Nearly one out of every eight couples in the U.S. are affected by infertility. For National Infertility Awareness Week, “GMA” is spotlighting infertility stories to help demystify and destigmatize all paths to parenthood.
Kerri Morgan, 35, and her husband Chris Morgan, 38, always knew they wanted to have a family, but they never anticipated it would take nearly three years -- and a roller-coaster ride of emotions -- to finally meet their son.
“We were meant to be parents and we were meant even more to be parents to Brian,” Kerri said as she rocked their son in a “Star Wars”-themed nursery at their home in Wappingers Falls, New York.
Just six months into their marriage in 2016, Kerri was diagnosed with low ovarian reserve and faced issues with her fallopian tubes. Her ovaries were not functioning at the level expected for a woman her age; she was producing a diminished number of eggs, and it would be difficult for her to get pregnant.
“For many of us, this is a disease that is not curable,” Kerri told ABC News, which followed the family's path to parenthood for a full year. "Yes, there are treatment options ... But there are many things that we cannot do."
Is my body just not made to be pregnant?
One in eight American couples struggle with infertility, according to the Centers for Disease Control and Prevention. Based on 2015 data, 31 percent of the people using assisted reproductive technologies were diagnosed with “diminished ovarian reserve” like Kerri, according to the Society for Assisted Reproductive Technology (SART).
Kerri, a self-proclaimed “fertility warrior,” opted for in vitro fertilization (IVF), but the couple allotted funds for only one cycle, which, along with associated medications, can cost between $10,000 and $15,000, according to SART.
In the IVF process, eggs are removed from a woman's ovaries during egg retrieval and fertilized in a petri dish, where the fertilized egg cell begins to divide. The resulting embryo(s) are eventually transferred back into the uterus to hopefully grow to a full-term pregnancy and live birth.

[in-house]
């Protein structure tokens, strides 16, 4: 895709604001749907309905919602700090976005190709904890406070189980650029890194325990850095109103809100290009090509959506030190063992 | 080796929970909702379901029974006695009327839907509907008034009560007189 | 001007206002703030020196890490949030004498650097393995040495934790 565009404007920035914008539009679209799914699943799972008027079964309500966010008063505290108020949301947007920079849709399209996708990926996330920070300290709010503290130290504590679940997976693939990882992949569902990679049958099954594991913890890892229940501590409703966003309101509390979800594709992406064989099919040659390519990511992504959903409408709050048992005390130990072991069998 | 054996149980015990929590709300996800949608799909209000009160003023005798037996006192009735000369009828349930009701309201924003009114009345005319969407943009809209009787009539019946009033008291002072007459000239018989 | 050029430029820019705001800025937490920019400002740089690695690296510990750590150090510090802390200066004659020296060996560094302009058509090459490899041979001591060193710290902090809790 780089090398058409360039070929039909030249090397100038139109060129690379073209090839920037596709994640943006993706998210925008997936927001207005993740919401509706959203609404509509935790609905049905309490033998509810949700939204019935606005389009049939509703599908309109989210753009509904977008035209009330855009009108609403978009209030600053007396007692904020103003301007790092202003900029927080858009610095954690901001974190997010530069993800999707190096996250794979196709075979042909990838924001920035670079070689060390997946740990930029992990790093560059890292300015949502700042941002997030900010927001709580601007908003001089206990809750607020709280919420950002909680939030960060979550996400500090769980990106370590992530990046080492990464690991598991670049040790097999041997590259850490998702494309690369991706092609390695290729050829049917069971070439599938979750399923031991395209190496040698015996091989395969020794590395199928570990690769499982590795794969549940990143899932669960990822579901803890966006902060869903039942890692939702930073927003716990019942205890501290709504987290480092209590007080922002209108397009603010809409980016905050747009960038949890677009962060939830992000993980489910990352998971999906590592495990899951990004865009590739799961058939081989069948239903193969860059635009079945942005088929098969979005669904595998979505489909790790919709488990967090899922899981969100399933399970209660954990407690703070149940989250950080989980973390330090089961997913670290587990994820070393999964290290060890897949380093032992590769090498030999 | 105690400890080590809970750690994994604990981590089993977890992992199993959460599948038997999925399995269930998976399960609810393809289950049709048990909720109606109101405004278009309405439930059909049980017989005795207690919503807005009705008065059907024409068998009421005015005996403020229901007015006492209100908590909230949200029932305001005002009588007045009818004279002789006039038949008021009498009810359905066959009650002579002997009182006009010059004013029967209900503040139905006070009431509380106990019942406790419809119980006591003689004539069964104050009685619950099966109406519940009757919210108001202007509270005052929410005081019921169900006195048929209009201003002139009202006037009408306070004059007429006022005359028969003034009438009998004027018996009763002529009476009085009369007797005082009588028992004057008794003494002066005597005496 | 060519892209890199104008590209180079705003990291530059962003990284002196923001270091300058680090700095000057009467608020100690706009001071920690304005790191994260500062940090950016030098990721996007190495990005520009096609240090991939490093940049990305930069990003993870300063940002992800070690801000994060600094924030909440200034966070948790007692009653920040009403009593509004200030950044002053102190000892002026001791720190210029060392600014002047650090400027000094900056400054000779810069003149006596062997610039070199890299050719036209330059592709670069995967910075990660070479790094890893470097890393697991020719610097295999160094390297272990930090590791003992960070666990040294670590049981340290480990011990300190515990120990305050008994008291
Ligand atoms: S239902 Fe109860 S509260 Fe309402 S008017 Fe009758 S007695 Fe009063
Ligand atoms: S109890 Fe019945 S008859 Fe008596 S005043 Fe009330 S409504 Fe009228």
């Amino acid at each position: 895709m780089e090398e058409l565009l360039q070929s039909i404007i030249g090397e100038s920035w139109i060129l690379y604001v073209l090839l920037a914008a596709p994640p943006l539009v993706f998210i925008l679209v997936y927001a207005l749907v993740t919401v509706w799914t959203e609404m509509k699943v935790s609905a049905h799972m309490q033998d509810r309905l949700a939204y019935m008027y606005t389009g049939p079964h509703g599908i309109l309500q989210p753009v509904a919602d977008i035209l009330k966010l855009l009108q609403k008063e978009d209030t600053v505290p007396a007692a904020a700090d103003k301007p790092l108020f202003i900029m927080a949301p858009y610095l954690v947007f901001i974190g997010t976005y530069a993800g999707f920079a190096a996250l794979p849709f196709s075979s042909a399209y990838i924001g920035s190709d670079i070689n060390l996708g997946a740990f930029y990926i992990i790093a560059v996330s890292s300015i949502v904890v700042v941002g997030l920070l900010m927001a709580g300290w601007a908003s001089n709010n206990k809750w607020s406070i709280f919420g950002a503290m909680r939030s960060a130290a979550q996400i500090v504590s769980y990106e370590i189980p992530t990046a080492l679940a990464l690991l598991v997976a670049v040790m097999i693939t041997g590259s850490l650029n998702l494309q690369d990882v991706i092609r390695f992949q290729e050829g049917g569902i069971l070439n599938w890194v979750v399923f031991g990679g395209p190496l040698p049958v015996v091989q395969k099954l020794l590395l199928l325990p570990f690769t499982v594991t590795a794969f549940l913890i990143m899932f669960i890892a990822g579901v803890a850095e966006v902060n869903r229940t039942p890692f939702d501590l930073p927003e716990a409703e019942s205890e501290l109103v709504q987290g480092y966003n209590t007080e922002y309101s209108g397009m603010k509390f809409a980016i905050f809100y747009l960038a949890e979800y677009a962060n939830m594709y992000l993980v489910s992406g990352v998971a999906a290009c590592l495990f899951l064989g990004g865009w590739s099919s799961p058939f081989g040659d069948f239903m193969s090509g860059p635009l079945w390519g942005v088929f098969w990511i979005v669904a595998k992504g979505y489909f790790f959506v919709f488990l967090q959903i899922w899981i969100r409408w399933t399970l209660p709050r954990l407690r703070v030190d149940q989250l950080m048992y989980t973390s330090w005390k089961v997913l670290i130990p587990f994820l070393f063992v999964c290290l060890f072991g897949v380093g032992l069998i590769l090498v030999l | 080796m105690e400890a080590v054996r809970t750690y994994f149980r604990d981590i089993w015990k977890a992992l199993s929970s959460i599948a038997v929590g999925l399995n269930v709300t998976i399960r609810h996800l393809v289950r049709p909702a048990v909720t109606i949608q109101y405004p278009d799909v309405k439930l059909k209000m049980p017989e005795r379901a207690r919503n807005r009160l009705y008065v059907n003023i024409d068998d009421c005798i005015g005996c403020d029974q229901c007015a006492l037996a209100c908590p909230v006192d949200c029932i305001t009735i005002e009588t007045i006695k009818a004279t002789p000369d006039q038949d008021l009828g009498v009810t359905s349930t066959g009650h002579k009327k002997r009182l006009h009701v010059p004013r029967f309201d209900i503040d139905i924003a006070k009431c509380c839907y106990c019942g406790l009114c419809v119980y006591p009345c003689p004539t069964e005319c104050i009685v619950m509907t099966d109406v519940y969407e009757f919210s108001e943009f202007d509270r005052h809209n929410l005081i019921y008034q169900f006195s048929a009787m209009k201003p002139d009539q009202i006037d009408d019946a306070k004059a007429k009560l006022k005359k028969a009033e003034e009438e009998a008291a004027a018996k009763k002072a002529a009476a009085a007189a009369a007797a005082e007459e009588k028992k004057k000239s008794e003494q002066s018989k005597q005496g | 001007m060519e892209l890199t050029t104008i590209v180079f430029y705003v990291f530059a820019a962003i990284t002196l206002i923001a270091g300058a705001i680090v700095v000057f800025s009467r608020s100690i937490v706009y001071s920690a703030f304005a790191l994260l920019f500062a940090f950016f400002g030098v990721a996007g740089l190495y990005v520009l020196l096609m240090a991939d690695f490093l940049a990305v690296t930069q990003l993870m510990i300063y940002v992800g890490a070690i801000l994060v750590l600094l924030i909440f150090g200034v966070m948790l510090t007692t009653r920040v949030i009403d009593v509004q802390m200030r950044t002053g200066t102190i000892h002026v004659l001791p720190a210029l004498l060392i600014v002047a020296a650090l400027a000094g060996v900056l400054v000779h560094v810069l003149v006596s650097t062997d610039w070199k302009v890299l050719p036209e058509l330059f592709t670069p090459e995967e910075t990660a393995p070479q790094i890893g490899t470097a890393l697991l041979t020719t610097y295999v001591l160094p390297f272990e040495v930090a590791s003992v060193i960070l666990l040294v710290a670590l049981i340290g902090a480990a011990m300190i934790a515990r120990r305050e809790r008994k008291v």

The Morgans' doctor was able to retrieve five eggs from Kerri, but the resulting two embryos did not survive.
Kerri said she was heartbroken when they lost the embryos and said it felt like she lost her children.
“Even though it was only two days, it felt like ... we did it. We finally made babies,” she said through tears.
New ways to start a family
During their grieving process, Kerri began to research other ways to start a family and came across the National Registry for Adoption. The site serves as a meeting place for people with leftover embryos from their IVF process, and families who are looking to adopt.
There are more than 620,000 frozen embryos stored in the U.S., according to the Department of Health and Human Services.
When Kerri brought embryo adoption up to Chris, she told ABC News she wasn’t sure if he'd be on board since it would remove his genetic makeup from their child. To Kerri’s relief, he was very supportive.
“Part of me said it's only fair. It's not Kerri's DNA, so why should it be mine?” Chris told ABC News.
He said it felt like it was simply their next step in their path to parenthood.
In September 2017, the Morgans adopted a pair of embryos from Becky and Jim Sykes in West Virginia, who had previously conceived two boys via IVF and then put their remaining two embryos up for adoption.
Kerri and Becky struck up a friendship from across the country, exchanging emails and text messages with one another. Becky sent Kerri care packages and well wishes as she continued her IVF journey.
Unfortunately, the transfer of the first donated embryo failed. Kerri said she felt guilty for the unsuccessful pregnancy, but after she spoke with Becky, she received nothing but love and support.
Kerri wondered, "Is my body just not made to be pregnant?"
After some adjustments to her medication and a few false starts, Kerri’s doctors at Hudson Valley Fertility Clinic in Fishkill, New York, were able to thaw and successfully transfer the second adopted embryo.
When the Morgans received the good news, the first call they made -- after speaking to their mothers -- was to Becky, who screamed almost as loud as Kerri did upon hearing the news.
“I’m so happy for you, pregnant lady!” she said to Kerri.
“We wanted you to have this moment with us,” Kerri said in response.
Celebrating baby Brian Luke
Kerri and Chris welcomed Brian Luke into the world in January 2019.
"Kerri's going to be the most amazing mother in the world. I feel as if the world will be a better place with someone that Kerri has guided through their life's journey being in the world," Chris said. "That's why before I met Kerri, I knew I wanted to have a family someday, but once I met Kerri, I knew that we needed to have a family."
Redefining what it means to be a modern family, Kerri and Chris said they have maintained a friendship with the Sykes’.
Brian’s two genetic brothers, 5-year-old Nate and nearly 2-year-old Anthony, have already started to get to know him. Both sets of parents said they’re planning to foster a friendship among the boys. For now, Kerri said that the boys ask to FaceTime with baby Brian and Nate is eager to celebrate Brian’s first birthday to give him presents.
The families are planning to get together in person for the first time in June.
“It's another way that this entire story has been a complete blessing," Kerri said. "We've gained them as a family."
Editor's note: This story was originally published on April 23, 2019.